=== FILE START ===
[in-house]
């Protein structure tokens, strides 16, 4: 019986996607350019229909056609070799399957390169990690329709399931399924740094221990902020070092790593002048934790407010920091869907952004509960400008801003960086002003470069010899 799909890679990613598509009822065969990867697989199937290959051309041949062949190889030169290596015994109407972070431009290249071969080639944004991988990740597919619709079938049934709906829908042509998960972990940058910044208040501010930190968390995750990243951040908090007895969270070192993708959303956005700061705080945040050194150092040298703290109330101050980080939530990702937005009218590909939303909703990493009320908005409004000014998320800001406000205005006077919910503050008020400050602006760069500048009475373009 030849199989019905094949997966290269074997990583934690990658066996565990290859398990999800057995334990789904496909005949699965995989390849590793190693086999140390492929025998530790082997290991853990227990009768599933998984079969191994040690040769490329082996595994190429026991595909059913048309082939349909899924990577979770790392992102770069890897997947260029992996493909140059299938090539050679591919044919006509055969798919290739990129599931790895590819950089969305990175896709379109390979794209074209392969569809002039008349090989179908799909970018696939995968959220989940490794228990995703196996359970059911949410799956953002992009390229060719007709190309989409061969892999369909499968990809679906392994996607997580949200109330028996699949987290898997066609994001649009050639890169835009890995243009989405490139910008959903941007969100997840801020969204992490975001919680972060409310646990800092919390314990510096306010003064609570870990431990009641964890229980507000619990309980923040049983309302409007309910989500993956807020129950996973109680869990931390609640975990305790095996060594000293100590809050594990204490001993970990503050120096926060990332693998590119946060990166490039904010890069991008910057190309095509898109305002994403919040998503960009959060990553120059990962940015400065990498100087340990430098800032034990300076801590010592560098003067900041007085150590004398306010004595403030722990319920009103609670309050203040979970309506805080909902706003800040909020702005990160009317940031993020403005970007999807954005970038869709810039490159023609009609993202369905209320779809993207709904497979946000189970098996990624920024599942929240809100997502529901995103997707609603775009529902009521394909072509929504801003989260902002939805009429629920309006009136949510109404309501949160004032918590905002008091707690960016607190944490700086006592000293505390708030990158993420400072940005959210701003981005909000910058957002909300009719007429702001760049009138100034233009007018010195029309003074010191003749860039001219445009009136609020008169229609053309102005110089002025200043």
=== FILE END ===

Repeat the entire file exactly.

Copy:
[in-house]
């Protein structure tokens, strides 16, 4: 019986996607350019229909056609070799399957390169990690329709399931399924740094221990902020070092790593002048934790407010920091869907952004509960400008801003960086002003470069010899 799909890679990613598509009822065969990867697989199937290959051309041949062949190889030169290596015994109407972070431009290249071969080639944004991988990740597919619709079938049934709906829908042509998960972990940058910044208040501010930190968390995750990243951040908090007895969270070192993708959303956005700061705080945040050194150092040298703290109330101050980080939530990702937005009218590909939303909703990493009320908005409004000014998320800001406000205005006077919910503050008020400050602006760069500048009475373009 030849199989019905094949997966290269074997990583934690990658066996565990290859398990999800057995334990789904496909005949699965995989390849590793190693086999140390492929025998530790082997290991853990227990009768599933998984079969191994040690040769490329082996595994190429026991595909059913048309082939349909899924990577979770790392992102770069890897997947260029992996493909140059299938090539050679591919044919006509055969798919290739990129599931790895590819950089969305990175896709379109390979794209074209392969569809002039008349090989179908799909970018696939995968959220989940490794228990995703196996359970059911949410799956953002992009390229060719007709190309989409061969892999369909499968990809679906392994996607997580949200109330028996699949987290898997066609994001649009050639890169835009890995243009989405490139910008959903941007969100997840801020969204992490975001919680972060409310646990800092919390314990510096306010003064609570870990431990009641964890229980507000619990309980923040049983309302409007309910989500993956807020129950996973109680869990931390609640975990305790095996060594000293100590809050594990204490001993970990503050120096926060990332693998590119946060990166490039904010890069991008910057190309095509898109305002994403919040998503960009959060990553120059990962940015400065990498100087340990430098800032034990300076801590010592560098003067900041007085150590004398306010004595403030722990319920009103609670309050203040979970309506805080909902706003800040909020702005990160009317940031993020403005970007999807954005970038869709810039490159023609009609993202369905209320779809993207709904497979946000189970098996990624920024599942929240809100997502529901995103997707609603775009529902009521394909072509929504801003989260902002939805009429629920309006009136949510109404309501949160004032918590905002008091707690960016607190944490700086006592000293505390708030990158993420400072940005959210701003981005909000910058957002909300009719007429702001760049009138100034233009007018010195029309003074010191003749860039001219445009009136609020008169229609053309102005110089002025200043």